Train a Sentiment Classifier

This example shows how to train a classifier for sentiment analysis using an annotated list of positive and negative sentiment words and a pretrained word embedding.

The pretrained word embedding plays several roles in this workflow. It converts words into numeric vectors and forms the basis for a classifier. You can then use the classifier to predict the sentiment of other words using their vector representation, and use these classifications to calculate the sentiment of a piece of text. There are four steps in training and using the sentiment classifier:

  • Load a pretrained word embedding.

  • Load an opinion lexicon listing positive and negative words.

  • Train a sentiment classifier using the word vectors of the positive and negative words.

  • Calculate the mean sentiment scores of the words in a piece of text.

To reproduce the results in this example, set rng to 'default'.

rng('default')

Load Pretrained Word Embedding

Word embeddings map words in a vocabulary to numeric vectors. These embeddings can capture semantic details of the words so that similar words have similar vectors. They also model relationships between words through vector arithmetic. For example, the relationship king is to queen as man is to woman is described by the equation king man + woman = queen.

Load a pretrained word embedding using the fastTextWordEmbedding function. This function requires Text Analytics Toolbox™ Model for fastText English 16 Billion Token Word Embedding support package. If this support package is not installed, then the function provides a download link.

emb = fastTextWordEmbedding;

Load Opinion Lexicon

Load the positive and negative words from the opinion lexicon (also known as a sentiment lexicon) from https://www.cs.uic.edu/~liub/FBS/sentiment-analysis.html. [1] First, extract the files from the .rar file into a folder named opinion-lexicon-English, and then import the text.

Load the data using the function readLexicon listed at the end of this example. The output data is a table with variables Word containing the words, and Label containing a categorical sentiment label, Positive or Negative.

data = readLexicon;

View the first few words labeled as positive.

idx = data.Label == "Positive";
head(data(idx,:))
ans=8×2 table
        Word         Label  
    ____________    ________

    "a+"            Positive
    "abound"        Positive
    "abounds"       Positive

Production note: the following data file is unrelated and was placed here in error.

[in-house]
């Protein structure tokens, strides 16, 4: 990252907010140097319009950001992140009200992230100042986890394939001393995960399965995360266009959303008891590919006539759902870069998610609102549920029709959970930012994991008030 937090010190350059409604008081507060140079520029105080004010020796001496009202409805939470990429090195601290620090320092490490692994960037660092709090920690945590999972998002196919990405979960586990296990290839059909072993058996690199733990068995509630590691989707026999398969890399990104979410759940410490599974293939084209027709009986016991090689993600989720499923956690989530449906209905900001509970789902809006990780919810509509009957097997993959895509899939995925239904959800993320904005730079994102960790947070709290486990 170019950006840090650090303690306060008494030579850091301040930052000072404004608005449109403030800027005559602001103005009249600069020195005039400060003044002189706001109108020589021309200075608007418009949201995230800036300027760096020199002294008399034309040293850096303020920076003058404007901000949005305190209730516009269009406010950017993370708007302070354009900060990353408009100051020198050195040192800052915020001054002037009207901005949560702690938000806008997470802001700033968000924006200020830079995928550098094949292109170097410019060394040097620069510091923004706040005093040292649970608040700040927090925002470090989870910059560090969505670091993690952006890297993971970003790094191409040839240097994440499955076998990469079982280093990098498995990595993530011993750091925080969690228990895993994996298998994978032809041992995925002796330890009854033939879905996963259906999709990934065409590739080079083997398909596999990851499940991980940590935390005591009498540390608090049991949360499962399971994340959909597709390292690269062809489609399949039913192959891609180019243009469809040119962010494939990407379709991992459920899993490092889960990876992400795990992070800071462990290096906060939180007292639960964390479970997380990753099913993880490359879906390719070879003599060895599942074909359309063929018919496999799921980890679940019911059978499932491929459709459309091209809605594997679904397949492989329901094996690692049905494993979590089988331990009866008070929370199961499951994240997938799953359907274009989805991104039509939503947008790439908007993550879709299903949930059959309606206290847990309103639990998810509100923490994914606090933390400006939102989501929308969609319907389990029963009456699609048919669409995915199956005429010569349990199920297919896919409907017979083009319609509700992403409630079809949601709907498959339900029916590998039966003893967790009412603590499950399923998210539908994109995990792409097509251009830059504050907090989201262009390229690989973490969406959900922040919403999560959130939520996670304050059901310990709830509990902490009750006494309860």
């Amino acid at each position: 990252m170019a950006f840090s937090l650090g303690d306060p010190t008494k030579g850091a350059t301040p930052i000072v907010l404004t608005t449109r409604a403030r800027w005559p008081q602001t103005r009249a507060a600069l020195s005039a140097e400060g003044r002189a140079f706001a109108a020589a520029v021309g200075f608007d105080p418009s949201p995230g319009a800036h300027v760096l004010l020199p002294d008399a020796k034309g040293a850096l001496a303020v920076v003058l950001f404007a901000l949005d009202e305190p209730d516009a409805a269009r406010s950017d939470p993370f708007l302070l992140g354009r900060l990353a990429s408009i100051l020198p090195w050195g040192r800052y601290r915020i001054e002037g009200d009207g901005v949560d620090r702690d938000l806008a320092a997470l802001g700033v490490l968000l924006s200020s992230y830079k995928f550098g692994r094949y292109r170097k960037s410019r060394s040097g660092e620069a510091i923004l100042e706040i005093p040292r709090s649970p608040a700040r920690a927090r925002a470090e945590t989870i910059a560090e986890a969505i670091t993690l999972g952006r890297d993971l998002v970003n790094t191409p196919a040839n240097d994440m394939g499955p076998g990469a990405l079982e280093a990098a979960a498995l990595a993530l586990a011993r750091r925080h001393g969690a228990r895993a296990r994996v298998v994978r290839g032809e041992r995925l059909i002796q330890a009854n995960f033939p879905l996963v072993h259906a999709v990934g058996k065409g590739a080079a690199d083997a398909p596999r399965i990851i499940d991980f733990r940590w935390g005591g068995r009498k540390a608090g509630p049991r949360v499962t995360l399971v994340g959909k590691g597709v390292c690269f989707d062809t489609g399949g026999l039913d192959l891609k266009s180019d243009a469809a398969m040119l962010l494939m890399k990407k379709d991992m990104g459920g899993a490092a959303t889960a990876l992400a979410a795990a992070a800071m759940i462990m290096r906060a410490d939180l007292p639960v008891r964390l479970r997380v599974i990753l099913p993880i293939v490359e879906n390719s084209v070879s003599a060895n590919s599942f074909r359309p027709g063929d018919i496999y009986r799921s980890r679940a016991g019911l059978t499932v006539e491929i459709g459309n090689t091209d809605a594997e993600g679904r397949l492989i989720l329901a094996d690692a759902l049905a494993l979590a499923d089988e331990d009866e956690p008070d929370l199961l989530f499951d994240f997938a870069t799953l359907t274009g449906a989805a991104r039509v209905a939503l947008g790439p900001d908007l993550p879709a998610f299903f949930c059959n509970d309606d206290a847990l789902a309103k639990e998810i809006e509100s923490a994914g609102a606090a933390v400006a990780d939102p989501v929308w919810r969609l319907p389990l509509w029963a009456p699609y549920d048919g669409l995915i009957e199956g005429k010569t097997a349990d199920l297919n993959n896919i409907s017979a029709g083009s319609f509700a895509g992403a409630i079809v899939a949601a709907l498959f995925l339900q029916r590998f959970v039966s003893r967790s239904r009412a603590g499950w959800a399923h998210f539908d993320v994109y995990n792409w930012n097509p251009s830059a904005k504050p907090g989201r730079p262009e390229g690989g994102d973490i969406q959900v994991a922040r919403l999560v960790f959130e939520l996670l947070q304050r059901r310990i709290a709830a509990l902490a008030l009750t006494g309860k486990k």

"abundance"     Positive
    "abundant"      Positive
    "accessable"    Positive
    "accessible"    Positive
    "acclaim"       Positive

View the first few words labeled as negative.

idx = data.Label == "Negative";
head(data(idx,:))
ans=8×2 table
        Word          Label  
    _____________    ________

    "2-faced"        Negative
    "2-faces"        Negative
    "abnormal"       Negative
    "abolish"        Negative
    "abominable"     Negative
    "abominably"     Negative
    "abominate"      Negative
    "abomination"    Negative

Prepare Data for Training

To train the sentiment classifier, convert the words to word vectors using the pretrained word embedding emb. First remove the words that do not appear in the word embedding emb.

idx = ~isVocabularyWord(emb,data.Word);
data(idx,:) = [];

Set aside 10% of the words at random for testing.

numWords = size(data,1);
cvp = cvpartition(numWords,'HoldOut',0.1);
dataTrain = data(training(cvp),:);
dataTest = data(test(cvp),:);

Convert the words in the training data to word vectors using word2vec.

wordsTrain = dataTrain.Word;
XTrain = word2vec(emb,wordsTrain);
YTrain = dataTrain.Label;

Train Sentiment Classifier

Train a support vector machine (SVM) classifier which classifies word vectors into positive and negative categories.

mdl = fitcsvm(XTrain,YTrain);

Test Classifier

Convert the words in the test data to word vectors using word2vec.

wordsTest = dataTest.Word;
XTest = word2vec(emb,wordsTest);
YTest = dataTest.Label;

Predict the sentiment labels of the test word vectors.

[YPred,scores] = predict(mdl,XTest);